Blind Lemon Jefferson biography
Born: July 1897, Couchman, Texas
Died: December, 1929, Chicago, Illinois
Also known as: Deacon L.J. Bates
Blind Lemon Jefferson was a groundbreaking artist on many levels, and is the undisputed father of Texas blues. His innovative guitar style — probably partly influenced by Mexican flamenco guitarists — featured a flair for arpeggios (playing each note of a chord separately rather than in unison), unconventional use of bass notes and unusual phrasing as well as jazz-inspired improvisation, all of which paved the way for the many brilliant Texas guitarists who would follow in his lineage, from T-Bone Walker to Stevie Ray Vaughan. Walker, in fact, knew Jefferson and was directly influenced by him. Even early in his career Jefferson’s remarkable talent was evident. He built a fan base playing on the streets of Dallas, and was able to provide for his family on those earnings. He recorded close to 100 songs within only four years, and his commercial success broke ground for male blues singers in an era where the genre was dominated by women, such as Ma Rainey and Bessie Smith. As a talented songwriter he shifted the common practice of blues vocalists primarily performing songs written by others. His original material includes many blues classics.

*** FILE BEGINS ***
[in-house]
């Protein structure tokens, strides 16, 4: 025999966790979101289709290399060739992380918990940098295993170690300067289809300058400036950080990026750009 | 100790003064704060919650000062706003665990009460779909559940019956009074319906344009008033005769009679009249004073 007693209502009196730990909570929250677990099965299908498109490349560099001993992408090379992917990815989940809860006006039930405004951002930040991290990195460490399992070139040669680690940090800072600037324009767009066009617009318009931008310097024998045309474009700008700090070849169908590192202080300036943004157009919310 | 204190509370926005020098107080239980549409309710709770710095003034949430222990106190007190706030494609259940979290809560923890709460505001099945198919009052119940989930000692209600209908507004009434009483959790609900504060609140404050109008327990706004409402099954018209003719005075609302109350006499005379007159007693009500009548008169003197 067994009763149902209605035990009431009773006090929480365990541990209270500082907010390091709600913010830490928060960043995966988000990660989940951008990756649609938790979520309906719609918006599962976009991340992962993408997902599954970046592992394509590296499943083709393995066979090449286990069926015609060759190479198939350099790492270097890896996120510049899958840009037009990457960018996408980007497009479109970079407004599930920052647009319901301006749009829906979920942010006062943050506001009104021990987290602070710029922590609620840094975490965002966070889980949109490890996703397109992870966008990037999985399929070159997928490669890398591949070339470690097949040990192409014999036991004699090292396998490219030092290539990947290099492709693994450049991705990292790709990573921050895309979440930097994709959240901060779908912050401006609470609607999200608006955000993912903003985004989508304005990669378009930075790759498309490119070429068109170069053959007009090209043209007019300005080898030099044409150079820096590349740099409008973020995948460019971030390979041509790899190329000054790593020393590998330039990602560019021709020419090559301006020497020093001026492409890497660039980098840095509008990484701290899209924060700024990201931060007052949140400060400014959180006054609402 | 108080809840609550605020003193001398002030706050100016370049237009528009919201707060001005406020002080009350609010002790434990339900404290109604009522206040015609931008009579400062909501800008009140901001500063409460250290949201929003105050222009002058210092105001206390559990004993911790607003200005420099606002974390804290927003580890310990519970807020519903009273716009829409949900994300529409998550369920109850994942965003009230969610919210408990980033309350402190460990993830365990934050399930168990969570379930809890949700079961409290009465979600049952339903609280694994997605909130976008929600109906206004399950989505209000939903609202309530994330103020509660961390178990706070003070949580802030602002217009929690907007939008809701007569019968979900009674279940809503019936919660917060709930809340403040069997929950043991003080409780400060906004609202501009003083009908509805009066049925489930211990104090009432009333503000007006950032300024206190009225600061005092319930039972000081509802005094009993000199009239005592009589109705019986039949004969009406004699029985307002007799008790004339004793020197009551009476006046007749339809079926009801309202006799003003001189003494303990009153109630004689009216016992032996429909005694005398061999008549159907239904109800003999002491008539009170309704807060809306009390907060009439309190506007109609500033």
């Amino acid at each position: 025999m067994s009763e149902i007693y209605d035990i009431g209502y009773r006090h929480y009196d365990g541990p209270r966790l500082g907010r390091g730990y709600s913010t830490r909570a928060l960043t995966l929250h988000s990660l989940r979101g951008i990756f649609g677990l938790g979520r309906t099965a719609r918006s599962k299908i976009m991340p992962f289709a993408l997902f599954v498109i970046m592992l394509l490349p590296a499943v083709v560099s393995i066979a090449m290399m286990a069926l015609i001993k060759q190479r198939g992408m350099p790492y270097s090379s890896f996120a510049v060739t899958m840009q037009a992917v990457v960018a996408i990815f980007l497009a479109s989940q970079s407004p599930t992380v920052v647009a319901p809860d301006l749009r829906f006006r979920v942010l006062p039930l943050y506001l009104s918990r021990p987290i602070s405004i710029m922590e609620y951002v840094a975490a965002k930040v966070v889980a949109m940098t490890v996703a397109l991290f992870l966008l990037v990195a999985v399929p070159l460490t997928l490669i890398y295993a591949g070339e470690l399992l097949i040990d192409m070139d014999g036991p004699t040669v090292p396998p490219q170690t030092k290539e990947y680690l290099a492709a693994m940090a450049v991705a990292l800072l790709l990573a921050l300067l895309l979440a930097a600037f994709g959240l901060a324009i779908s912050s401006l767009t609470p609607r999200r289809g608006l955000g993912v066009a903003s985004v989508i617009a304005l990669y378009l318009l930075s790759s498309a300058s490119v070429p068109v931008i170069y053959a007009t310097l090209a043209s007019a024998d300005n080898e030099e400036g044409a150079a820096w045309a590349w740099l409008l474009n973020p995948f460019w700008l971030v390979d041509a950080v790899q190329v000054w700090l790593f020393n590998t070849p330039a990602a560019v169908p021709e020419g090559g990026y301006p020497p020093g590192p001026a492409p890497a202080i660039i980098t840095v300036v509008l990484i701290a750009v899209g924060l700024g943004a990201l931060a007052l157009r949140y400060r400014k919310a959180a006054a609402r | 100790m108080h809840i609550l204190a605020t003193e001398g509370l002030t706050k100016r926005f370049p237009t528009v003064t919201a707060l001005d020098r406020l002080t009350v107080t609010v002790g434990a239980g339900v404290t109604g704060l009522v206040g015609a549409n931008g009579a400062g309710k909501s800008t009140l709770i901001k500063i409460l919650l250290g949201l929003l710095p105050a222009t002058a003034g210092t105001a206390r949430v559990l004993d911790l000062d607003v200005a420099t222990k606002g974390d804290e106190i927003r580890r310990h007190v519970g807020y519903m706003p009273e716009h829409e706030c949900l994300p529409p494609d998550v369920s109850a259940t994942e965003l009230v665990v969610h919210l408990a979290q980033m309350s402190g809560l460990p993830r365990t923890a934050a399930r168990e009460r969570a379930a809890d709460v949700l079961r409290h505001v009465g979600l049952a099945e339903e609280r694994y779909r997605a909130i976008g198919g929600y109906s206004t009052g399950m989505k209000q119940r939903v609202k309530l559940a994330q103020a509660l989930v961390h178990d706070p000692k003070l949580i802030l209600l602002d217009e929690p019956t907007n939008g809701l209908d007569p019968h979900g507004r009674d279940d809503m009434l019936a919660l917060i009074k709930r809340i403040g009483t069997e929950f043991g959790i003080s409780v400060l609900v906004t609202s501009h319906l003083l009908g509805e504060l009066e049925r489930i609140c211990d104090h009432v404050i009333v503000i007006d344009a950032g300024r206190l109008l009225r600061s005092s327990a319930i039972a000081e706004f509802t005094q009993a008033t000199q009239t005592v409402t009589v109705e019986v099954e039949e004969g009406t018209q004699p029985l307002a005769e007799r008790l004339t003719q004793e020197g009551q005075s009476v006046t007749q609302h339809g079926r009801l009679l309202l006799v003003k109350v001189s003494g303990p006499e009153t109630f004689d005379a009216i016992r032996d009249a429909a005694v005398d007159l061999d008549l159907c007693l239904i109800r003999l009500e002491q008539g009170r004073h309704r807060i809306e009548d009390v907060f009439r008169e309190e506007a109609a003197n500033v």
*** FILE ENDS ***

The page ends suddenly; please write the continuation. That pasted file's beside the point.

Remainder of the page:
Essential listening: “See That My Grave is Kept Clean,” “Jack of Diamonds,” “Matchbox Blues”